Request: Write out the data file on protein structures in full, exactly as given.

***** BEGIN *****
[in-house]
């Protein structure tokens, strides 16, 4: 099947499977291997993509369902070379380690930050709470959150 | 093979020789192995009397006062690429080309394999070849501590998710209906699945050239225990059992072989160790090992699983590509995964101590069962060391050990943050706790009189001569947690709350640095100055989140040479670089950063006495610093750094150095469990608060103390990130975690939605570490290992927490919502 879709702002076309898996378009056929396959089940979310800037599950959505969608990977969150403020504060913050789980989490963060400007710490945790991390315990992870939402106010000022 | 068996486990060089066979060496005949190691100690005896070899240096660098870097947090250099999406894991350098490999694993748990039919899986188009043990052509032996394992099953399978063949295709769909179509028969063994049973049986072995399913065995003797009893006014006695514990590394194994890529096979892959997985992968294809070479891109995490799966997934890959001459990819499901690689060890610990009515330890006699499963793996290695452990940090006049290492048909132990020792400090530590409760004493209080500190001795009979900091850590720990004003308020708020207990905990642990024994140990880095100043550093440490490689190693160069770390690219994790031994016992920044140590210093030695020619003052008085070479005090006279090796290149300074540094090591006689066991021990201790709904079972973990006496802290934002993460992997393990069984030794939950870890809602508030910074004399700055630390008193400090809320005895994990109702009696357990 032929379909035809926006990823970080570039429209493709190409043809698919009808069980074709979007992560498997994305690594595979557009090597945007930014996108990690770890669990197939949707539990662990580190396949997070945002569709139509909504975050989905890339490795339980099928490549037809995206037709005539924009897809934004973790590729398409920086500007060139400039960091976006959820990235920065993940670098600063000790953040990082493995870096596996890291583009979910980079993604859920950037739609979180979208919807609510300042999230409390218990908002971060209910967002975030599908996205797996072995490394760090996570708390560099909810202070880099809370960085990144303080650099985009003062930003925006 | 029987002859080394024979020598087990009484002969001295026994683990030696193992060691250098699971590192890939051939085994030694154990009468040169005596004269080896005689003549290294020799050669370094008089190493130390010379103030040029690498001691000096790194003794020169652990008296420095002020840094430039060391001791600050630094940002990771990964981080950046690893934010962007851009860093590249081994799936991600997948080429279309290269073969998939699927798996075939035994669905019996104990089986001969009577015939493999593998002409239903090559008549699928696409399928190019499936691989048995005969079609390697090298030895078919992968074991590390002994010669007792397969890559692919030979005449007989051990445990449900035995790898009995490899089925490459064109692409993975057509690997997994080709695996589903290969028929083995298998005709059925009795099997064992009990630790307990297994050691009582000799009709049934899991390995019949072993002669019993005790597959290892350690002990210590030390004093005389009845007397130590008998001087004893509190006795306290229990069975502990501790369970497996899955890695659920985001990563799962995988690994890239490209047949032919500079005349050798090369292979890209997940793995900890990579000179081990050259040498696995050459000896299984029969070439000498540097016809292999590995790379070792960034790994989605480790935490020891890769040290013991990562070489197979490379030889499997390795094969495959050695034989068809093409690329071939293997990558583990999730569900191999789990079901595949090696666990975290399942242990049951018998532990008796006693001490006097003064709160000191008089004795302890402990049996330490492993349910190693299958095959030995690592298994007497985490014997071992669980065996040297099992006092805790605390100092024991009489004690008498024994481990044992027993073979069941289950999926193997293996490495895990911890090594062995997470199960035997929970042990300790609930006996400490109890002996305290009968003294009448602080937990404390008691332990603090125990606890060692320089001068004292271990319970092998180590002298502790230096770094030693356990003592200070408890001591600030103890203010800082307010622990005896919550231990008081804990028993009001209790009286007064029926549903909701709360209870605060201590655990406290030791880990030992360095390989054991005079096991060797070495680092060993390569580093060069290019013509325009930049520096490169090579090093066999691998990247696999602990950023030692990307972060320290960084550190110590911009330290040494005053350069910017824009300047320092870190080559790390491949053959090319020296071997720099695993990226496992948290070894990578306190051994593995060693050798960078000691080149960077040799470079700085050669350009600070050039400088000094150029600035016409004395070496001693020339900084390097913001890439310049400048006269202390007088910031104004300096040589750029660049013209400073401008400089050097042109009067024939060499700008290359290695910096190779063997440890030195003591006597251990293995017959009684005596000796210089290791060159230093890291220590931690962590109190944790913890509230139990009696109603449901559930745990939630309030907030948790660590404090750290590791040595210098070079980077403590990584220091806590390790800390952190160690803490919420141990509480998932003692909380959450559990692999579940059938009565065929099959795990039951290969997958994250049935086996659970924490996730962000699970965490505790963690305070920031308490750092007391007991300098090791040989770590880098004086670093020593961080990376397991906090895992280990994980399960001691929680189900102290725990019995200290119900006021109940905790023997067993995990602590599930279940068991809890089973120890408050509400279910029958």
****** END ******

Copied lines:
[in-house]
């Protein structure tokens, strides 16, 4: 099947499977291997993509369902070379380690930050709470959150 | 093979020789192995009397006062690429080309394999070849501590998710209906699945050239225990059992072989160790090992699983590509995964101590069962060391050990943050706790009189001569947690709350640095100055989140040479670089950063006495610093750094150095469990608060103390990130975690939605570490290992927490919502 879709702002076309898996378009056929396959089940979310800037599950959505969608990977969150403020504060913050789980989490963060400007710490945790991390315990992870939402106010000022 | 068996486990060089066979060496005949190691100690005896070899240096660098870097947090250099999406894991350098490999694993748990039919899986188009043990052509032996394992099953399978063949295709769909179509028969063994049973049986072995399913065995003797009893006014006695514990590394194994890529096979892959997985992968294809070479891109995490799966997934890959001459990819499901690689060890610990009515330890006699499963793996290695452990940090006049290492048909132990020792400090530590409760004493209080500190001795009979900091850590720990004003308020708020207990905990642990024994140990880095100043550093440490490689190693160069770390690219994790031994016992920044140590210093030695020619003052008085070479005090006279090796290149300074540094090591006689066991021990201790709904079972973990006496802290934002993460992997393990069984030794939950870890809602508030910074004399700055630390008193400090809320005895994990109702009696357990 032929379909035809926006990823970080570039429209493709190409043809698919009808069980074709979007992560498997994305690594595979557009090597945007930014996108990690770890669990197939949707539990662990580190396949997070945002569709139509909504975050989905890339490795339980099928490549037809995206037709005539924009897809934004973790590729398409920086500007060139400039960091976006959820990235920065993940670098600063000790953040990082493995870096596996890291583009979910980079993604859920950037739609979180979208919807609510300042999230409390218990908002971060209910967002975030599908996205797996072995490394760090996570708390560099909810202070880099809370960085990144303080650099985009003062930003925006 | 029987002859080394024979020598087990009484002969001295026994683990030696193992060691250098699971590192890939051939085994030694154990009468040169005596004269080896005689003549290294020799050669370094008089190493130390010379103030040029690498001691000096790194003794020169652990008296420095002020840094430039060391001791600050630094940002990771990964981080950046690893934010962007851009860093590249081994799936991600997948080429279309290269073969998939699927798996075939035994669905019996104990089986001969009577015939493999593998002409239903090559008549699928696409399928190019499936691989048995005969079609390697090298030895078919992968074991590390002994010669007792397969890559692919030979005449007989051990445990449900035995790898009995490899089925490459064109692409993975057509690997997994080709695996589903290969028929083995298998005709059925009795099997064992009990630790307990297994050691009582000799009709049934899991390995019949072993002669019993005790597959290892350690002990210590030390004093005389009845007397130590008998001087004893509190006795306290229990069975502990501790369970497996899955890695659920985001990563799962995988690994890239490209047949032919500079005349050798090369292979890209997940793995900890990579000179081990050259040498696995050459000896299984029969070439000498540097016809292999590995790379070792960034790994989605480790935490020891890769040290013991990562070489197979490379030889499997390795094969495959050695034989068809093409690329071939293997990558583990999730569900191999789990079901595949090696666990975290399942242990049951018998532990008796006693001490006097003064709160000191008089004795302890402990049996330490492993349910190693299958095959030995690592298994007497985490014997071992669980065996040297099992006092805790605390100092024991009489004690008498024994481990044992027993073979069941289950999926193997293996490495895990911890090594062995997470199960035997929970042990300790609930006996400490109890002996305290009968003294009448602080937990404390008691332990603090125990606890060692320089001068004292271990319970092998180590002298502790230096770094030693356990003592200070408890001591600030103890203010800082307010622990005896919550231990008081804990028993009001209790009286007064029926549903909701709360209870605060201590655990406290030791880990030992360095390989054991005079096991060797070495680092060993390569580093060069290019013509325009930049520096490169090579090093066999691998990247696999602990950023030692990307972060320290960084550190110590911009330290040494005053350069910017824009300047320092870190080559790390491949053959090319020296071997720099695993990226496992948290070894990578306190051994593995060693050798960078000691080149960077040799470079700085050669350009600070050039400088000094150029600035016409004395070496001693020339900084390097913001890439310049400048006269202390007088910031104004300096040589750029660049013209400073401008400089050097042109009067024939060499700008290359290695910096190779063997440890030195003591006597251990293995017959009684005596000796210089290791060159230093890291220590931690962590109190944790913890509230139990009696109603449901559930745990939630309030907030948790660590404090750290590791040595210098070079980077403590990584220091806590390790800390952190160690803490919420141990509480998932003692909380959450559990692999579940059938009565065929099959795990039951290969997958994250049935086996659970924490996730962000699970965490505790963690305070920031308490750092007391007991300098090791040989770590880098004086670093020593961080990376397991906090895992280990994980399960001691929680189900102290725990019995200290119900006021109940905790023997067993995990602590599930279940068991809890089973120890408050509400279910029958």